A Networked Self: Identity, Community, and Culture on Social Networks – via Learning Change – A Networked Self examines self presentation and social connection in the digital age. This collection brings together new work on online social networks by leading scholars from a variety of disciplines. The focus of the volume rests on the construction of the self, and what happens to self-identity when it is presented through networks of social connections in new media environments. The volume is structured around the core themes of “identity, community, and culture“ the central themes of social network sites. Contributors address theory, research, and practical implications of many aspects of online social networks including self-presentation, behavioral norms, patterns and routines, social impact, privacy, class/gender/race divides, taste cultures online, uses of social networking sites within organizations, activism, civic engagement and political impact.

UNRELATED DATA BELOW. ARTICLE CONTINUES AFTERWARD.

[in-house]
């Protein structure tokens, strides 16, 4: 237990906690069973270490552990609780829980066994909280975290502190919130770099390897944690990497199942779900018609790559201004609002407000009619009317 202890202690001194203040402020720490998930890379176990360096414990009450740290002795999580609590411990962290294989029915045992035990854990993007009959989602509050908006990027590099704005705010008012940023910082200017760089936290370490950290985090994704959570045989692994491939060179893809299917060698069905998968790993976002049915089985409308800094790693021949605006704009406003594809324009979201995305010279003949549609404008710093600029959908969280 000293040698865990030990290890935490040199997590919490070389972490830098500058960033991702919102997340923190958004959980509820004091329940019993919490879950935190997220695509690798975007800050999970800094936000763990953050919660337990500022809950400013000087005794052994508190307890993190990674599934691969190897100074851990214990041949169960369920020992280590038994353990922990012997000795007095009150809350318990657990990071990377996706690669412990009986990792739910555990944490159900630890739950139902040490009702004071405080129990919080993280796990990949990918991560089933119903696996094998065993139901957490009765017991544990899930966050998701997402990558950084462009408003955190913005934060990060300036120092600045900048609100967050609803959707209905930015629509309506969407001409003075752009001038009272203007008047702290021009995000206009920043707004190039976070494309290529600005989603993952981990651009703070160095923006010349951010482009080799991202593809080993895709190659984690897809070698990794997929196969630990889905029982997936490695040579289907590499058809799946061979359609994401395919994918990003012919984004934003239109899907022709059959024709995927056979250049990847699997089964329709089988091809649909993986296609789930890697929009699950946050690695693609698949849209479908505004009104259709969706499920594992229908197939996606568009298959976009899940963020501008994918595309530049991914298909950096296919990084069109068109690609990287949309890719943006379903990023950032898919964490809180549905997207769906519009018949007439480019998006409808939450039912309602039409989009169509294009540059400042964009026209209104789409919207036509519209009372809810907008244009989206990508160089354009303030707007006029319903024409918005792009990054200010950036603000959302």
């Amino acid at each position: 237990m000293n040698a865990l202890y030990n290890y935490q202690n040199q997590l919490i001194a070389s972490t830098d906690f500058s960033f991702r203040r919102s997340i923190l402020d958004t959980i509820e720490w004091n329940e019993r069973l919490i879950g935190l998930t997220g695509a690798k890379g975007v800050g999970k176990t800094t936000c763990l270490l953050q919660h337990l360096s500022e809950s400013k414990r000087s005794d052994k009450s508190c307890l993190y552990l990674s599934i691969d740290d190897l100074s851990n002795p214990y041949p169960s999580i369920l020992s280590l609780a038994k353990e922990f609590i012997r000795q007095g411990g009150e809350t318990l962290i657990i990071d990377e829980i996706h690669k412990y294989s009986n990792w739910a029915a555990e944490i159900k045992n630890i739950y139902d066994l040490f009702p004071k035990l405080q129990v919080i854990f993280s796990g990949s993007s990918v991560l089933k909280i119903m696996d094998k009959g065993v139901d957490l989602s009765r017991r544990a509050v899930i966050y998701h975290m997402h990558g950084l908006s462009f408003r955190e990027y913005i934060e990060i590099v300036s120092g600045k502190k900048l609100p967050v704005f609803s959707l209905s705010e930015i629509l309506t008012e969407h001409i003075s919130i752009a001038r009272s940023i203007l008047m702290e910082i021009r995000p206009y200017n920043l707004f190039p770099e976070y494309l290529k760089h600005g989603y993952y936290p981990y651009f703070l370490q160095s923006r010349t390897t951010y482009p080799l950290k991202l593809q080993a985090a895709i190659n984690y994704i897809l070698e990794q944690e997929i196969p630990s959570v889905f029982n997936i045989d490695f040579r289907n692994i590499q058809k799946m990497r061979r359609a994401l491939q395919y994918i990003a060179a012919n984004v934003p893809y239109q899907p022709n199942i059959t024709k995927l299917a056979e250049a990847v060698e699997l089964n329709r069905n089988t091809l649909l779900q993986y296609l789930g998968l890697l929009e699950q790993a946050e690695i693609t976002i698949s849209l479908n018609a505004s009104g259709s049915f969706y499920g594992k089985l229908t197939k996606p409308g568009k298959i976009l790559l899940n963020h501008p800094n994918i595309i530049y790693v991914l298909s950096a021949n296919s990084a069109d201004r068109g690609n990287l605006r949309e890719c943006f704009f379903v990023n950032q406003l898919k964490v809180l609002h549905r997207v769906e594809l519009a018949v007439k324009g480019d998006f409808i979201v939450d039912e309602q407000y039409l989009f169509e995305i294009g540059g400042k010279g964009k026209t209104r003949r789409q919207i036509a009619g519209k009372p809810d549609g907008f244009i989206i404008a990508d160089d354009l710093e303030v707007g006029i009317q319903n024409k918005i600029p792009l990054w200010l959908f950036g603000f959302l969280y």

Financial incentives and the brain’s reward system
– via NeuroKuz -Behavioural economics and the psychology of decision-making have rich histories, but with emerging brain imaging technology, we’re now able to peer into some of the intricacies of neural processes as they occur while someone is making an important financial decision. The hope is that studies of brain activity will help guide economic theory and practice.